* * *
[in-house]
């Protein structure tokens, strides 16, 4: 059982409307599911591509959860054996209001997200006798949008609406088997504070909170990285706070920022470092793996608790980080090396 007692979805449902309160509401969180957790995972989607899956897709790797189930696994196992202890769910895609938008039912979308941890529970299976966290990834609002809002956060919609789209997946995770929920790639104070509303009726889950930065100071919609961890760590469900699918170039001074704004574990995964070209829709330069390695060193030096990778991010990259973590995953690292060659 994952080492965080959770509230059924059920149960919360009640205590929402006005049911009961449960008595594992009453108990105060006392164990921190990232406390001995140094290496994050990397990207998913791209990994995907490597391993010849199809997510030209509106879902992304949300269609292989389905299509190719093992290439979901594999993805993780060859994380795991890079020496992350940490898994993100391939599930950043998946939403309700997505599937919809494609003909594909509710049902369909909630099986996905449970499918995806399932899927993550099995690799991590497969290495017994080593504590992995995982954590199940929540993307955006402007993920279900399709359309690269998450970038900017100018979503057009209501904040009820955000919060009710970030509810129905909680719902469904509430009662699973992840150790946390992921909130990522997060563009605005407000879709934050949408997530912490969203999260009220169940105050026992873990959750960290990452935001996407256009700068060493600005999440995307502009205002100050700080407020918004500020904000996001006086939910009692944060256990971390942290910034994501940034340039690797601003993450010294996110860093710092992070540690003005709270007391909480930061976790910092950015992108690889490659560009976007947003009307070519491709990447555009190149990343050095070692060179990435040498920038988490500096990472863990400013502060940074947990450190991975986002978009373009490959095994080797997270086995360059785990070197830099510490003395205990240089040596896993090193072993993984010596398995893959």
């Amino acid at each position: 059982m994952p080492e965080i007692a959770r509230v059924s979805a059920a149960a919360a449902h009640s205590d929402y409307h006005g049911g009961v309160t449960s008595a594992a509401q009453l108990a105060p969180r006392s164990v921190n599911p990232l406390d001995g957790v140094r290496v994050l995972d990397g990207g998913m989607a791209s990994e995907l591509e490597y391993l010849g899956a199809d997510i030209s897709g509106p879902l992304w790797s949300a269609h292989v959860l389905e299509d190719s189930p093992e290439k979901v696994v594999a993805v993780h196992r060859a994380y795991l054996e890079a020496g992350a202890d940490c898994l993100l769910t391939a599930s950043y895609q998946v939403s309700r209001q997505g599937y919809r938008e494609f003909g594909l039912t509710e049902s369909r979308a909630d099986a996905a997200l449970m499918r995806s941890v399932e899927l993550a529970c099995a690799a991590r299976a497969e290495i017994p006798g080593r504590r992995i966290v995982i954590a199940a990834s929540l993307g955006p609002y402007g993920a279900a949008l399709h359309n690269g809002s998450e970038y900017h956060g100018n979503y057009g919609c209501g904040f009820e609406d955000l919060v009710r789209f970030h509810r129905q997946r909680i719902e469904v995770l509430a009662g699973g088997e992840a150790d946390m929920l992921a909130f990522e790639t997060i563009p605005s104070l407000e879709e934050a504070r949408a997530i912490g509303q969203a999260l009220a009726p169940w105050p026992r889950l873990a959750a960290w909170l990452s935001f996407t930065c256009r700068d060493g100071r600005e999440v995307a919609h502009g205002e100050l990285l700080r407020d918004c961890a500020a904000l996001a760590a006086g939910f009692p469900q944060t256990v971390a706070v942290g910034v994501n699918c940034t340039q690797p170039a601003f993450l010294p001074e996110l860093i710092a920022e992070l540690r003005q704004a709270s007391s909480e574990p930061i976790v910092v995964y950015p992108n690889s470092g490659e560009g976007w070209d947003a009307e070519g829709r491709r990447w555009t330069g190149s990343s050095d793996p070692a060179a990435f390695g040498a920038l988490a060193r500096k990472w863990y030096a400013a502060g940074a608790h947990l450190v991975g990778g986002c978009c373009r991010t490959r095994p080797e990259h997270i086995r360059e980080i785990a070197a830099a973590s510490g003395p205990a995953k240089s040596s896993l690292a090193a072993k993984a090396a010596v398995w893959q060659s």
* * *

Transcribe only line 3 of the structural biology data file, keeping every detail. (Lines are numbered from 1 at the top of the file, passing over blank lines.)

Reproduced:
């Amino acid at each position: 059982m994952p080492e965080i007692a959770r509230v059924s979805a059920a149960a919360a449902h009640s205590d929402y409307h006005g049911g009961v309160t449960s008595a594992a509401q009453l108990a105060p969180r006392s164990v921190n599911p990232l406390d001995g957790v140094r290496v994050l995972d990397g990207g998913m989607a791209s990994e995907l591509e490597y391993l010849g899956a199809d997510i030209s897709g509106p879902l992304w790797s949300a269609h292989v959860l389905e299509d190719s189930p093992e290439k979901v696994v594999a993805v993780h196992r060859a994380y795991l054996e890079a020496g992350a202890d940490c898994l993100l769910t391939a599930s950043y895609q998946v939403s309700r209001q997505g599937y919809r938008e494609f003909g594909l039912t509710e049902s369909r979308a909630d099986a996905a997200l449970m499918r995806s941890v399932e899927l993550a529970c099995a690799a991590r299976a497969e290495i017994p006798g080593r504590r992995i966290v995982i954590a199940a990834s929540l993307g955006p609002y402007g993920a279900a949008l399709h359309n690269g809002s998450e970038y900017h956060g100018n979503y057009g919609c209501g904040f009820e609406d955000l919060v009710r789209f970030h509810r129905q997946r909680i719902e469904v995770l509430a009662g699973g088997e992840a150790d946390m929920l992921a909130f990522e790639t997060i563009p605005s104070l407000e879709e934050a504070r949408a997530i912490g509303q969203a999260l009220a009726p169940w105050p026992r889950l873990a959750a960290w909170l990452s935001f996407t930065c256009r700068d060493g100071r600005e999440v995307a919609h502009g205002e100050l990285l700080r407020d918004c961890a500020a904000l996001a760590a006086g939910f009692p469900q944060t256990v971390a706070v942290g910034v994501n699918c940034t340039q690797p170039a601003f993450l010294p001074e996110l860093i710092a920022e992070l540690r003005q704004a709270s007391s909480e574990p930061i976790v910092v995964y950015p992108n690889s470092g490659e560009g976007w070209d947003a009307e070519g829709r491709r990447w555009t330069g190149s990343s050095d793996p070692a060179a990435f390695g040498a920038l988490a060193r500096k990472w863990y030096a400013a502060g940074a608790h947990l450190v991975g990778g986002c978009c373009r991010t490959r095994p080797e990259h997270i086995r360059e980080i785990a070197a830099a973590s510490g003395p205990a995953k240089s040596s896993l690292a090193a072993k993984a090396a010596v398995w893959q060659s």